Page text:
Well, it's not good, of course. If you look on Lewis as a provider of supposedly reliable, un-tampered-with information, his saving grace in this affair is that he doesn't write about party politics as a regular thing. If he did, like Sidney Blumenthal or Arthur Schlesinger from days gone by, he'd run a high risk of becoming a permanent shill. Instead he can move on to other subjects, ones on which he may be more independent. Of course, when he writes about finance and the economy, you may still wonder if he's taking an administration point of view. If a president can trust you with six months of face time, maybe he can trust you to have correct opinions when needed.
Greenwald calls the piece propaganda, and Emma Brockes, a very adroit blogger for The Guardian, compares it to fan fiction. Really it's the sort of writing that goes into an authorized biography. Books of that sort can be very good: well written, intelligent and full of largely accurate information. But they're labeled as authorized on the cover and title page, and the readers know what they're getting: a lot of the up close and personal and a good deal of sanitization. As far as I can tell, Vanity Fair does not say anything about the quote-cleaning agreement. Michael Lewis talked freely about it on NPR; I think he doesn't see the deal as a concession, just as a tool needed for his particular way of working. But there's nothing to warn readers, as opposed to NPR listeners, of what they're getting when the open the piece. To that extent, it's a scam.
16 stitches for the President. In other ways, the article is an intelligent and charming, up-close-and-personal look at an introvert in power who somehow reaches out to people and leads them without schmoozing. The leadoff message is that Obama is tough and down to earth—the article opens with the news that he wears a mouth guard for basketball, and that an elbow during a game once gave him 16 stitches. The follow-through message is that his toughness includes self-awareness, a determination to keep power and office from distorting his outlook. The accompanying glimpses of the man show somebody thoughtful, quiet, somebody who connects with people but does it by sidestepping the usual social conventions, the who's-up-and-who's-down everyone senses when they walk in a room. In a meeting of principals, he'll ask the opinion of aides sitting against the wall; in a crowd, he'll look for “not the beautiful people but the old people.”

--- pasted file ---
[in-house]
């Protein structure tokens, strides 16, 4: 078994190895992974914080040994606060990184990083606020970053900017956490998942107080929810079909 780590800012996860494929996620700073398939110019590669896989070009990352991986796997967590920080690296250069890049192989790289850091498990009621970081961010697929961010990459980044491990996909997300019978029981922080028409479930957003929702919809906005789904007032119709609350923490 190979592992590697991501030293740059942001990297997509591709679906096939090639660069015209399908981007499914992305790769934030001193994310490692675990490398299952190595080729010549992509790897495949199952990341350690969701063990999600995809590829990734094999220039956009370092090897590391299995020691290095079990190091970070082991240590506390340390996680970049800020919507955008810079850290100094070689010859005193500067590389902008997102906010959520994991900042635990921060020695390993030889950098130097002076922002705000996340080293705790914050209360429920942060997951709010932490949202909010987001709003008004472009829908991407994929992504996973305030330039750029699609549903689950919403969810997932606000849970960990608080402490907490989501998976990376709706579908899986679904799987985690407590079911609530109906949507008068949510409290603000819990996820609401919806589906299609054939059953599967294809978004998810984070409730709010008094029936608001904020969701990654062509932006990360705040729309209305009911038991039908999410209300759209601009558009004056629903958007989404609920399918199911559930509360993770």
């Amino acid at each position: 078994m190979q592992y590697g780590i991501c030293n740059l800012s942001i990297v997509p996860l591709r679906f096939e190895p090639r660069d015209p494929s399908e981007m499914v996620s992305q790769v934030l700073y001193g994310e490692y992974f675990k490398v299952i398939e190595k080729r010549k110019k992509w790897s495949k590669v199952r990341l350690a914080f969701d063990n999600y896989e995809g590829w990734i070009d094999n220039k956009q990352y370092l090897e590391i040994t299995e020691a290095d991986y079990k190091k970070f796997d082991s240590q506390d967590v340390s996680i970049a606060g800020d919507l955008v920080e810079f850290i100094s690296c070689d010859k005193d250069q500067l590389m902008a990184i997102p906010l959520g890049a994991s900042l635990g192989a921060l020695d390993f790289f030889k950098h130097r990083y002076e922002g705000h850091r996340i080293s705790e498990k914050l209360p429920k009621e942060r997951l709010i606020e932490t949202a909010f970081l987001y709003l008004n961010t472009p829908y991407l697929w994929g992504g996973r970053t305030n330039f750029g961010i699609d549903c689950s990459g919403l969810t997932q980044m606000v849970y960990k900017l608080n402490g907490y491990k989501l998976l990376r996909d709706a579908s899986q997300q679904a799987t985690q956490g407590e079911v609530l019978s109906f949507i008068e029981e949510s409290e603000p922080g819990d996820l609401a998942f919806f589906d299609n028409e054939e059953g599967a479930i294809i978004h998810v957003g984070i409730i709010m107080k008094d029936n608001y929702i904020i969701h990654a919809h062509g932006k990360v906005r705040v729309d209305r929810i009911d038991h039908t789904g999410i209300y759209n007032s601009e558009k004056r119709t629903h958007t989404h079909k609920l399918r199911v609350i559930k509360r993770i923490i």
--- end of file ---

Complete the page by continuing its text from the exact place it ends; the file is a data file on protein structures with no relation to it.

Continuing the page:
True? Well, Lewis never says the White House vetted the article's text or had power over color material. Maybe nothing too awful got left out and this Obama is pretty much like the real one. I hope so. As so often, Lewis does a good job of sussing out and presenting the fine points that make admiration a pleasure. Being nice to kids is old hat; seeking out the old people is fresher.
The article's hook is the decision to intervene against Qaddafi. The article says Obama made the decision on his own. He wound toward it in his introverted way and arrived there for reasons of principle that floated above his advisers' range of vision. No votes in saving Libyan lives, but he made the call. Intercut through the article are sections about Tyler Stark, a U.S. Air Force officer who was shot down over Libya during the intervention. He was welcomed by anti-Qaddafi townspeople and treated to the “greeted as liberators” moment that Dick Cheney said we were going to get. That's the way a principled, pondered-over application of force should end. Of course, now we're seeing what comes next, and wondering what comes after that.